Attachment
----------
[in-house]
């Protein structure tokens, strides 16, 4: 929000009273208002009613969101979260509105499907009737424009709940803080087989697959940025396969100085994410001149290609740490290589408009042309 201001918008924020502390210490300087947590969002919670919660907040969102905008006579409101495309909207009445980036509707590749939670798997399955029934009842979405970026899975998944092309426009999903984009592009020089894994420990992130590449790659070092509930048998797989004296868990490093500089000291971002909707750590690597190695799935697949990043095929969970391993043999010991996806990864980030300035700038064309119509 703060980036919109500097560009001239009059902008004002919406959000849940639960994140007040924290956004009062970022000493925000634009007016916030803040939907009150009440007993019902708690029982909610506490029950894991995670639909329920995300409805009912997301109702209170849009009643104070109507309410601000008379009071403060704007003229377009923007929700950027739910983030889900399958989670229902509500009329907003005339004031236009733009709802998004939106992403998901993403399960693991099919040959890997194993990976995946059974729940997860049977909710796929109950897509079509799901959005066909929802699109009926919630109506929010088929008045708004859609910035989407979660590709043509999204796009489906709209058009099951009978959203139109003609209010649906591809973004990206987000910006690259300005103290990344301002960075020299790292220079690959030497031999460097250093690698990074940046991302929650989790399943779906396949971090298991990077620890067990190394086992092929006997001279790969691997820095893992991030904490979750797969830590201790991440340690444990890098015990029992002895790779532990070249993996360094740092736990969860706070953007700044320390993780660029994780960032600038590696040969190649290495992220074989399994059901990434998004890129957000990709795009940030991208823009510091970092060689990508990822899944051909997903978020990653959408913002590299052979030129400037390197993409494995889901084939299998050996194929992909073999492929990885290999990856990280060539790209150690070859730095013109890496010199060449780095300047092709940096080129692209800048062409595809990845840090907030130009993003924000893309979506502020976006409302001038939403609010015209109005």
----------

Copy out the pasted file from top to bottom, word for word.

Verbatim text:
[in-house]
């Protein structure tokens, strides 16, 4: 929000009273208002009613969101979260509105499907009737424009709940803080087989697959940025396969100085994410001149290609740490290589408009042309 201001918008924020502390210490300087947590969002919670919660907040969102905008006579409101495309909207009445980036509707590749939670798997399955029934009842979405970026899975998944092309426009999903984009592009020089894994420990992130590449790659070092509930048998797989004296868990490093500089000291971002909707750590690597190695799935697949990043095929969970391993043999010991996806990864980030300035700038064309119509 703060980036919109500097560009001239009059902008004002919406959000849940639960994140007040924290956004009062970022000493925000634009007016916030803040939907009150009440007993019902708690029982909610506490029950894991995670639909329920995300409805009912997301109702209170849009009643104070109507309410601000008379009071403060704007003229377009923007929700950027739910983030889900399958989670229902509500009329907003005339004031236009733009709802998004939106992403998901993403399960693991099919040959890997194993990976995946059974729940997860049977909710796929109950897509079509799901959005066909929802699109009926919630109506929010088929008045708004859609910035989407979660590709043509999204796009489906709209058009099951009978959203139109003609209010649906591809973004990206987000910006690259300005103290990344301002960075020299790292220079690959030497031999460097250093690698990074940046991302929650989790399943779906396949971090298991990077620890067990190394086992092929006997001279790969691997820095893992991030904490979750797969830590201790991440340690444990890098015990029992002895790779532990070249993996360094740092736990969860706070953007700044320390993780660029994780960032600038590696040969190649290495992220074989399994059901990434998004890129957000990709795009940030991208823009510091970092060689990508990822899944051909997903978020990653959408913002590299052979030129400037390197993409494995889901084939299998050996194929992909073999492929990885290999990856990280060539790209150690070859730095013109890496010199060449780095300047092709940096080129692209800048062409595809990845840090907030130009993003924000893309979506502020976006409302001038939403609010015209109005």